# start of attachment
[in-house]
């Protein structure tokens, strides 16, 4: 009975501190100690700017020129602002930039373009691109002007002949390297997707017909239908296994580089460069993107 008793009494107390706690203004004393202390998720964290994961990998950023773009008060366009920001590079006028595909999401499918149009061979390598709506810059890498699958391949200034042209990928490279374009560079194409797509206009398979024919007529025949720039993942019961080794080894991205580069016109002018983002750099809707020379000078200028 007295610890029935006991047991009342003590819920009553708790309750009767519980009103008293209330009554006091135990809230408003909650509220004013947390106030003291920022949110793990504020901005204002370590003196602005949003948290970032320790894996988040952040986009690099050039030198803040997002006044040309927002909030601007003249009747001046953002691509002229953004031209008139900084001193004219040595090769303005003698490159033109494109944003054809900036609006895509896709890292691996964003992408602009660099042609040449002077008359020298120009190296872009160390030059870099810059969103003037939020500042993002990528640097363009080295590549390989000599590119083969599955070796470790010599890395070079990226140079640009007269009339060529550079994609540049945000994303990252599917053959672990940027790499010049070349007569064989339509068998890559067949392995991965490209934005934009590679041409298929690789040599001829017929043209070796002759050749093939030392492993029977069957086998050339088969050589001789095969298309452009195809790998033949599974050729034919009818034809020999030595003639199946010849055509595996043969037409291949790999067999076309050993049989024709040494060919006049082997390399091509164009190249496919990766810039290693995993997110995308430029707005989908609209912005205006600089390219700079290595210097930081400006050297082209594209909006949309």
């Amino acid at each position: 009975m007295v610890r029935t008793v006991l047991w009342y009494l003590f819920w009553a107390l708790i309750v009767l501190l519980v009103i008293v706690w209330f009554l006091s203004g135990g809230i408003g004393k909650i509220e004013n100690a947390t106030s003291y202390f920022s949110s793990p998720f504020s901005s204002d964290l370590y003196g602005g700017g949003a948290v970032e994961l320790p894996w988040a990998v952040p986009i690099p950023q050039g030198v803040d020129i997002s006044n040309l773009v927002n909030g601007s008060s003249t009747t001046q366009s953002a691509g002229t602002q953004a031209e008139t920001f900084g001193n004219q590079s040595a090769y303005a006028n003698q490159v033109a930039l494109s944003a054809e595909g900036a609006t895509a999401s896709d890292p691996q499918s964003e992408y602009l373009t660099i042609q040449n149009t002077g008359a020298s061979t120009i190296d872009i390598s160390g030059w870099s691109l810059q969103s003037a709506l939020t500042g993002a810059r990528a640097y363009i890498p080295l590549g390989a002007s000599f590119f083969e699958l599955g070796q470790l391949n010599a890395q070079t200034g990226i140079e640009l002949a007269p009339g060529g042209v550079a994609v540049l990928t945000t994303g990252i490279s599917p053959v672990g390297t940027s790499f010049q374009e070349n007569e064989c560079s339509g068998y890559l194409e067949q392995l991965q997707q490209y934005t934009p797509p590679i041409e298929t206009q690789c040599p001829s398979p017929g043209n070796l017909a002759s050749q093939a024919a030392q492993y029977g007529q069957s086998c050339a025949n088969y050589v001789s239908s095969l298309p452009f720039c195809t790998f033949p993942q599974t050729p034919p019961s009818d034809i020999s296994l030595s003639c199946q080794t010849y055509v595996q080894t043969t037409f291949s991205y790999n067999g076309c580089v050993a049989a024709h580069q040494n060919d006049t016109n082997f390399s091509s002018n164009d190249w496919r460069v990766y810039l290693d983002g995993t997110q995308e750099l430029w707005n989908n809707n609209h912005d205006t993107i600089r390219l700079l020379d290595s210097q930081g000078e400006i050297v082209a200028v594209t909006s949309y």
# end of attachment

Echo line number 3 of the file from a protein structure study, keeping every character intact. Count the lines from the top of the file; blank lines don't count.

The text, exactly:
């Amino acid at each position: 009975m007295v610890r029935t008793v006991l047991w009342y009494l003590f819920w009553a107390l708790i309750v009767l501190l519980v009103i008293v706690w209330f009554l006091s203004g135990g809230i408003g004393k909650i509220e004013n100690a947390t106030s003291y202390f920022s949110s793990p998720f504020s901005s204002d964290l370590y003196g602005g700017g949003a948290v970032e994961l320790p894996w988040a990998v952040p986009i690099p950023q050039g030198v803040d020129i997002s006044n040309l773009v927002n909030g601007s008060s003249t009747t001046q366009s953002a691509g002229t602002q953004a031209e008139t920001f900084g001193n004219q590079s040595a090769y303005a006028n003698q490159v033109a930039l494109s944003a054809e595909g900036a609006t895509a999401s896709d890292p691996q499918s964003e992408y602009l373009t660099i042609q040449n149009t002077g008359a020298s061979t120009i190296d872009i390598s160390g030059w870099s691109l810059q969103s003037a709506l939020t500042g993002a810059r990528a640097y363009i890498p080295l590549g390989a002007s000599f590119f083969e699958l599955g070796q470790l391949n010599a890395q070079t200034g990226i140079e640009l002949a007269p009339g060529g042209v550079a994609v540049l990928t945000t994303g990252i490279s599917p053959v672990g390297t940027s790499f010049q374009e070349n007569e064989c560079s339509g068998y890559l194409e067949q392995l991965q997707q490209y934005t934009p797509p590679i041409e298929t206009q690789c040599p001829s398979p017929g043209n070796l017909a002759s050749q093939a024919a030392q492993y029977g007529q069957s086998c050339a025949n088969y050589v001789s239908s095969l298309p452009f720039c195809t790998f033949p993942q599974t050729p034919p019961s009818d034809i020999s296994l030595s003639c199946q080794t010849y055509v595996q080894t043969t037409f291949s991205y790999n067999g076309c580089v050993a049989a024709h580069q040494n060919d006049t016109n082997f390399s091509s002018n164009d190249w496919r460069v990766y810039l290693d983002g995993t997110q995308e750099l430029w707005n989908n809707n609209h912005d205006t993107i600089r390219l700079l020379d290595s210097q930081g000078e400006i050297v082209a200028v594209t909006s949309y």